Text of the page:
More on that later.
But perhaps the most thought-provoking chapter is the one on the . And by hymen, I mean the sheath-like ‘seal’ at the opening of the vagina, which breaks when you first have penetrative sex, right? Wrong.
The hymen has many guises: crescent-shaped for 40% of women, ring-like or entirely absent in others. So, if you didn’t bleed when you first had sex, you may not have already ‘broken’ your hymen with a tampon or, er, (side note: who on earth came up with this niche explanation?).
I found this fact so astonishing that I repeated it to every woman I know (turns out, talking about sex isn’t as hard as I thought).
The hymen detail may sound trivial, but in some societies, women face grave consequences if they don’t bleed on their wedding night.
Enright recounts how, in some traditional families, women are advised to take animal blood to their bed. Online, you can buy ‘fake hymens’, containing a capsule of dye.
‘The silence surrounding the vagina and sexual health is literally killing women and girls,’ agrees Nimco Ali.
‘We’re told that our body should be hidden, our pain never spoken of. FGM – like and other gender-based violence – benefits from this. If you can’t speak out, you think you’re the only one suffering.’
Even in sexually liberal cultures, false norms have an impact.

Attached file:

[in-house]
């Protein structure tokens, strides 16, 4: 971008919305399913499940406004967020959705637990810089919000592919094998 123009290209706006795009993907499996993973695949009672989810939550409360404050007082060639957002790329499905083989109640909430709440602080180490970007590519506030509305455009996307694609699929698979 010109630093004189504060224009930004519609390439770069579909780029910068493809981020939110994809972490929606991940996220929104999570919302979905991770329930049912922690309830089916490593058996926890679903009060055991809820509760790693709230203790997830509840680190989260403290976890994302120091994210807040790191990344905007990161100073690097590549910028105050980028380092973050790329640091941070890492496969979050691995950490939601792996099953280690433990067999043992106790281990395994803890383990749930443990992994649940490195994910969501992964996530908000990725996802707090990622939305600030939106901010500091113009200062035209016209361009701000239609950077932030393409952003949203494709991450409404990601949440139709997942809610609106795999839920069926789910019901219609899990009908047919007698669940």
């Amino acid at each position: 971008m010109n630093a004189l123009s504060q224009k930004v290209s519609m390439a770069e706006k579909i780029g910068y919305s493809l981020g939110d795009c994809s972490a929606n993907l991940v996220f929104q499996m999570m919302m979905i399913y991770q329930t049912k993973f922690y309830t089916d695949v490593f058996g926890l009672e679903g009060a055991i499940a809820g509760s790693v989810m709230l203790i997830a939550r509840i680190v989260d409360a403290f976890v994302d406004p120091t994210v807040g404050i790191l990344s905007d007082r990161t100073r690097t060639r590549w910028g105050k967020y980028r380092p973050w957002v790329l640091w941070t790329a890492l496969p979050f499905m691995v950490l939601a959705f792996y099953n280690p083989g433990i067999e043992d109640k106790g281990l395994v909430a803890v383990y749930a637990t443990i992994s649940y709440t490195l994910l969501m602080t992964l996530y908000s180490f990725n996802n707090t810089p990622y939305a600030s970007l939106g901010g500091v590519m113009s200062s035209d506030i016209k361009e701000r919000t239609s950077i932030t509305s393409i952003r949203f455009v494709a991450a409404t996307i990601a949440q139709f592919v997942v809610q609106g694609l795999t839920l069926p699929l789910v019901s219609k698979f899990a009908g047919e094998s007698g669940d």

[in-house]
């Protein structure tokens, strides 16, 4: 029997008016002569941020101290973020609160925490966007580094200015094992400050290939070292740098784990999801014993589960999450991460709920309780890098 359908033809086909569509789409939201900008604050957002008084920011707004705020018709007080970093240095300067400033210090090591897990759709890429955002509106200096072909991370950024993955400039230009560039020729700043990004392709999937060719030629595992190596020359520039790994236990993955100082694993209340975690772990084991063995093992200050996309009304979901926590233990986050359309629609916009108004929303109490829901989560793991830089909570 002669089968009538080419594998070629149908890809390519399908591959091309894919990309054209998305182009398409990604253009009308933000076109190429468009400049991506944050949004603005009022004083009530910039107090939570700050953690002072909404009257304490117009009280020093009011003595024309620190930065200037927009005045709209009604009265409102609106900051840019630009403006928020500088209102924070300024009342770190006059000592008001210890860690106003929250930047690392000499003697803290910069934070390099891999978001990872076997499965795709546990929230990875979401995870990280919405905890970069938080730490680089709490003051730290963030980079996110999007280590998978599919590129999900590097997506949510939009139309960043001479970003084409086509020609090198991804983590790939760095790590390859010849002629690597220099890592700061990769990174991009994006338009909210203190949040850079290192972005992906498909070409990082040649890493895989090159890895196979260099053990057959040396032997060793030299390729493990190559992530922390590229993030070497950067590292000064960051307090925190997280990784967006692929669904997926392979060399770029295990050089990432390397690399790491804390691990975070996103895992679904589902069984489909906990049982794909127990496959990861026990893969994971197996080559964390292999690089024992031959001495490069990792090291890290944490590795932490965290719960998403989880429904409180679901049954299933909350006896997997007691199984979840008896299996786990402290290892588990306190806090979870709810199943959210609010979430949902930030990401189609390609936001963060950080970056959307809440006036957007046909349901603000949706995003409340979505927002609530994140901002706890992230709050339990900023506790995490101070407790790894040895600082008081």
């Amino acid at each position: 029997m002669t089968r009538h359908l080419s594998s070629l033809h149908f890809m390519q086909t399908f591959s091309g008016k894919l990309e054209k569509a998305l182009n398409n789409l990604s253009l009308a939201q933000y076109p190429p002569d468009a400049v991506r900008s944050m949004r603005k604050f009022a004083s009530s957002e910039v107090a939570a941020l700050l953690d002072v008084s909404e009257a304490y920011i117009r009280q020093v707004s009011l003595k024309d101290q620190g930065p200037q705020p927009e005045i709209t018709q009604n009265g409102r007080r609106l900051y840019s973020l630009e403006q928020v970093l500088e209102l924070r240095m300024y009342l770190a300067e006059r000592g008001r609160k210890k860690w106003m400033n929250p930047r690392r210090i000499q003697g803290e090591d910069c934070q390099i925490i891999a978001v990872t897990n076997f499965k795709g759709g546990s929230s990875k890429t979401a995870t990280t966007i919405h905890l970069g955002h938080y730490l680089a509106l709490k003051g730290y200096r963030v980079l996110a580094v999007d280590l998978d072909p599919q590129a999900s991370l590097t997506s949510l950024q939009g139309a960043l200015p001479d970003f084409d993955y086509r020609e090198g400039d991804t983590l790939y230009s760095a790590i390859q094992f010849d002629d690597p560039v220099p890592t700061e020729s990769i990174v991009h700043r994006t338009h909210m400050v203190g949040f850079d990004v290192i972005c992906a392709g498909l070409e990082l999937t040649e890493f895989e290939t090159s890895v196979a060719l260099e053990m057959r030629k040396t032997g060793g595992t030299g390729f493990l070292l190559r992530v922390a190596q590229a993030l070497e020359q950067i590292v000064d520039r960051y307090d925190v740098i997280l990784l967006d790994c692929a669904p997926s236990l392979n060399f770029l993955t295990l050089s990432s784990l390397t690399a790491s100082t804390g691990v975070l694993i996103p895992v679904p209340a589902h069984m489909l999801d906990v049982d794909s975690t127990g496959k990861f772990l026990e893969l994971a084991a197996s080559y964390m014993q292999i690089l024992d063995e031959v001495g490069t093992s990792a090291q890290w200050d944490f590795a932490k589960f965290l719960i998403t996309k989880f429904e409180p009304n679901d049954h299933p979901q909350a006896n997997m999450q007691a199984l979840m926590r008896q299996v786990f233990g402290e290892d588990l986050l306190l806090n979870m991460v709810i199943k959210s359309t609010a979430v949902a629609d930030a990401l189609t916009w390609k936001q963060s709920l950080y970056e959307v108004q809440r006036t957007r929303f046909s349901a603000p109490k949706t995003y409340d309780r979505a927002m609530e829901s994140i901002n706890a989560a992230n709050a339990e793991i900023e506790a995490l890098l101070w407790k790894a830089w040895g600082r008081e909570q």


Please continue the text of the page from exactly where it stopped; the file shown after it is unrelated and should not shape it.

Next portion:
Refinery29 found that 48% of its readers worried about the appearance of their vulva and, according to the International Society of Aesthetic Plastic , in 2016, the number of labiaplasty procedures performed increased by 45%.
Yet this comes with a risk of bleeding and infection.
Reading about this, I thank my lucky stars it wasn’t around when I was younger and more insecure. I doubt I’d have considered it – but really, don’t young women have enough to worry about already?
Speaking of which: that orgasm gap. I’ve been with my partner for the best part of decade, so we have, at least, figured out what one another likes. Before that, I was a serial monogamist – with mixed results.
‘Society has made it acceptable for women to put male satisfaction ahead of their own,’ says Alex B Porter, author of The Cunnilinguist: How To Give And Receive Great Oral Sex.
If this is going to change, she says, we need to rethink our definition of sex, which is often seen as a penetrative act. Not only is this exclusionary, according to the largest- ever study into the female orgasm – conducted by Indiana University researchers – just 18% of women orgasm through penetration alone.